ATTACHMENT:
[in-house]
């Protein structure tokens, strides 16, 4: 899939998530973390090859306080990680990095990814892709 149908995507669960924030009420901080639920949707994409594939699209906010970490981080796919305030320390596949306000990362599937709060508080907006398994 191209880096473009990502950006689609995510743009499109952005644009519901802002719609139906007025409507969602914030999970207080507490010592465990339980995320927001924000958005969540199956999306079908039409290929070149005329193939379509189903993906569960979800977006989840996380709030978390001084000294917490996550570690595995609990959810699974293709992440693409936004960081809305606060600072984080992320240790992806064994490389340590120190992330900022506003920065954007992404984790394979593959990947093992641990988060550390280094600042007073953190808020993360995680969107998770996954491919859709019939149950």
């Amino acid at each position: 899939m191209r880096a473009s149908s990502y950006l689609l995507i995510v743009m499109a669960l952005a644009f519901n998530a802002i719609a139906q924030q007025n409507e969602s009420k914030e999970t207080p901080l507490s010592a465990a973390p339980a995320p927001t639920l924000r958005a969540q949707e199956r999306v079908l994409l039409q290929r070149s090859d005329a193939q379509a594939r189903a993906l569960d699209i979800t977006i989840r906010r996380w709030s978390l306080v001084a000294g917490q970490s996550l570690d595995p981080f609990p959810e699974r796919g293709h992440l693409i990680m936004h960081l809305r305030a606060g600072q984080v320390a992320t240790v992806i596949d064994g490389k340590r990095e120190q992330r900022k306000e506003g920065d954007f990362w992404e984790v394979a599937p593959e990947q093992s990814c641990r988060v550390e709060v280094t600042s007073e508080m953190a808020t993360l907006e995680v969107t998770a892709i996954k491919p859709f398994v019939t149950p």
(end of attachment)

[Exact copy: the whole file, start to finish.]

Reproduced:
[in-house]
């Protein structure tokens, strides 16, 4: 899939998530973390090859306080990680990095990814892709 149908995507669960924030009420901080639920949707994409594939699209906010970490981080796919305030320390596949306000990362599937709060508080907006398994 191209880096473009990502950006689609995510743009499109952005644009519901802002719609139906007025409507969602914030999970207080507490010592465990339980995320927001924000958005969540199956999306079908039409290929070149005329193939379509189903993906569960979800977006989840996380709030978390001084000294917490996550570690595995609990959810699974293709992440693409936004960081809305606060600072984080992320240790992806064994490389340590120190992330900022506003920065954007992404984790394979593959990947093992641990988060550390280094600042007073953190808020993360995680969107998770996954491919859709019939149950």
């Amino acid at each position: 899939m191209r880096a473009s149908s990502y950006l689609l995507i995510v743009m499109a669960l952005a644009f519901n998530a802002i719609a139906q924030q007025n409507e969602s009420k914030e999970t207080p901080l507490s010592a465990a973390p339980a995320p927001t639920l924000r958005a969540q949707e199956r999306v079908l994409l039409q290929r070149s090859d005329a193939q379509a594939r189903a993906l569960d699209i979800t977006i989840r906010r996380w709030s978390l306080v001084a000294g917490q970490s996550l570690d595995p981080f609990p959810e699974r796919g293709h992440l693409i990680m936004h960081l809305r305030a606060g600072q984080v320390a992320t240790v992806i596949d064994g490389k340590r990095e120190q992330r900022k306000e506003g920065d954007f990362w992404e984790v394979a599937p593959e990947q093992s990814c641990r988060v550390e709060v280094t600042s007073e508080m953190a808020t993360l907006e995680v969107t998770a892709i996954k491919p859709f398994v019939t149950p």